In my last post, we discussed the problem that text controls residing in a FlipView are not scrolled / moved to the top area when the Windows touch keyboard fades in at the bottom area of the screen. In this post, we take a look at the keyboard dismiss problem that also occurs when you put input controls into a FlipView.
Analyzing the problem
Let’s start with the simplest context possible: if you create a form view consisting of input controls that are placed within a panel (e.g. a StackPanel), and the touch keyboard is currently visible because the user is editing a text control, then you would expect the keyboard to fade out when the user taps on the background of the form (i.e. he or she does not hit any other input controls). This works totally fine in UWP apps if one uses the UI elements I just described, as you can see in the two following images:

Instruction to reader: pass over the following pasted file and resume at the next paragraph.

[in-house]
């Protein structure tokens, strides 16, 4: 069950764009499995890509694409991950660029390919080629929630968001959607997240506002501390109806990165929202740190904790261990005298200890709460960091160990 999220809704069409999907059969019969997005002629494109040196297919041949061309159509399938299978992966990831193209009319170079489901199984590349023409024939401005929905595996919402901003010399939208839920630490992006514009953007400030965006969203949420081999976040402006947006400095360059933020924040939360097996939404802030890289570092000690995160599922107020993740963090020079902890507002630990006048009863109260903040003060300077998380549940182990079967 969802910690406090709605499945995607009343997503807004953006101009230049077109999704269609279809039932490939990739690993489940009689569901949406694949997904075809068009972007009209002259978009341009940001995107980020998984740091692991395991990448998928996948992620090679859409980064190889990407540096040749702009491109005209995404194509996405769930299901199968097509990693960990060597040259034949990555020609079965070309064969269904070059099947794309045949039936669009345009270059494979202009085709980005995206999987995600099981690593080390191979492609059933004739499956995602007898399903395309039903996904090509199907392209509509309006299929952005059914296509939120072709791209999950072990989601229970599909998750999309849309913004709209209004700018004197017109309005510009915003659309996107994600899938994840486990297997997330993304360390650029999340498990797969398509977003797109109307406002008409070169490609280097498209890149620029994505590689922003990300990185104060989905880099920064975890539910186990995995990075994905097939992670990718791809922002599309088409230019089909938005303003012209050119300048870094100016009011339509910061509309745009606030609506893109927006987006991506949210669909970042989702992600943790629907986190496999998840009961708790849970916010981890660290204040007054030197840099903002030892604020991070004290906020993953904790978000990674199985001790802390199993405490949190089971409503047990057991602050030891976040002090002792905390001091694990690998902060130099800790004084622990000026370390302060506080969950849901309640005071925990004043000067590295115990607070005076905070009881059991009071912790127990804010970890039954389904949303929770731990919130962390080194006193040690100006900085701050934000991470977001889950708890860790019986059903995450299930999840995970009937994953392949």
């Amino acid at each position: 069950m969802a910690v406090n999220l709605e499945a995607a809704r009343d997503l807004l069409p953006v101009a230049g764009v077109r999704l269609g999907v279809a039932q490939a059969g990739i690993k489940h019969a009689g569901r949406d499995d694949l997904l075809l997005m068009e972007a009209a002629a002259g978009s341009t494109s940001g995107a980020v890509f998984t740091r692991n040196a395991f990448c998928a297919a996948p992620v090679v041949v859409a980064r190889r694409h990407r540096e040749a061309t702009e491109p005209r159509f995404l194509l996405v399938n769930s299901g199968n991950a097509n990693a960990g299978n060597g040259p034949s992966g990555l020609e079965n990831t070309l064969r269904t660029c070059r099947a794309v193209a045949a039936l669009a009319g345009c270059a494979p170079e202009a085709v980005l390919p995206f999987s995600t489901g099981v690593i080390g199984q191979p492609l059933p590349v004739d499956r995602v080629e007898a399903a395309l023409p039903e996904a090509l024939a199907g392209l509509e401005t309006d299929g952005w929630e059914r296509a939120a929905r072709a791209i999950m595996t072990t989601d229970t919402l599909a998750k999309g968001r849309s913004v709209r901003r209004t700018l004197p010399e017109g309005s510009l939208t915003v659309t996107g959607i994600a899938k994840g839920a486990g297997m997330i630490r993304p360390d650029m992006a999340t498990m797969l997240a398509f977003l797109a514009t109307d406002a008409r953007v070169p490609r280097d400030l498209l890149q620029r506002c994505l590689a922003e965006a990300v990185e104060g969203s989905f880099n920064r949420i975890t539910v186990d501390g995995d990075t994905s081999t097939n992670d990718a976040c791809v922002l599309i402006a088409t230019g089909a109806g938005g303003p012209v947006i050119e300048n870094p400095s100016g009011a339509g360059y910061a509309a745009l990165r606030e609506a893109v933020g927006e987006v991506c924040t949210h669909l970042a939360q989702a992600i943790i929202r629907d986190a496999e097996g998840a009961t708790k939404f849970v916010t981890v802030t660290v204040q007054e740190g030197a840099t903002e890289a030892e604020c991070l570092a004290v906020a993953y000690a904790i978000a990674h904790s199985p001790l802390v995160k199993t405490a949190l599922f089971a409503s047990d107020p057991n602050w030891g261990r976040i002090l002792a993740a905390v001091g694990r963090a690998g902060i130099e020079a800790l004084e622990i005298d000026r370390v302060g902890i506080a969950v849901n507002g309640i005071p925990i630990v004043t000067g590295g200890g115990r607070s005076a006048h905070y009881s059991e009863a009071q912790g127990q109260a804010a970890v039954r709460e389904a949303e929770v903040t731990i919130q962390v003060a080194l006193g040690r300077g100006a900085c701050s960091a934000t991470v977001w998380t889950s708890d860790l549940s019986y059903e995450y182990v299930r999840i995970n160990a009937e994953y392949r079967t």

However, we cannot scroll to the input controls that are below Combo Box 7, so let’s add a ScrollViewer and a FlipView to the mix. When you perform the same experiment now, you will see that the touch keyboard is not dismissed and instead, the first input control in your form is focused:
Why is this happening? Well, in this case it is not the FlipView, but the ScrollViewer wrapping the panel containing the actual input controls that’s causing the problem.
The ScrollViewer does not receive focus, but forwards it to the first focusable child element
To better illustrate how the different UI Elements are nested within each other, let’s check out one of Visual Studio 2015’s great new features: the Live Visual Tree. With it you can inspect the Visual Tree that was created from your XAML at run-time. In my example, it looks like this: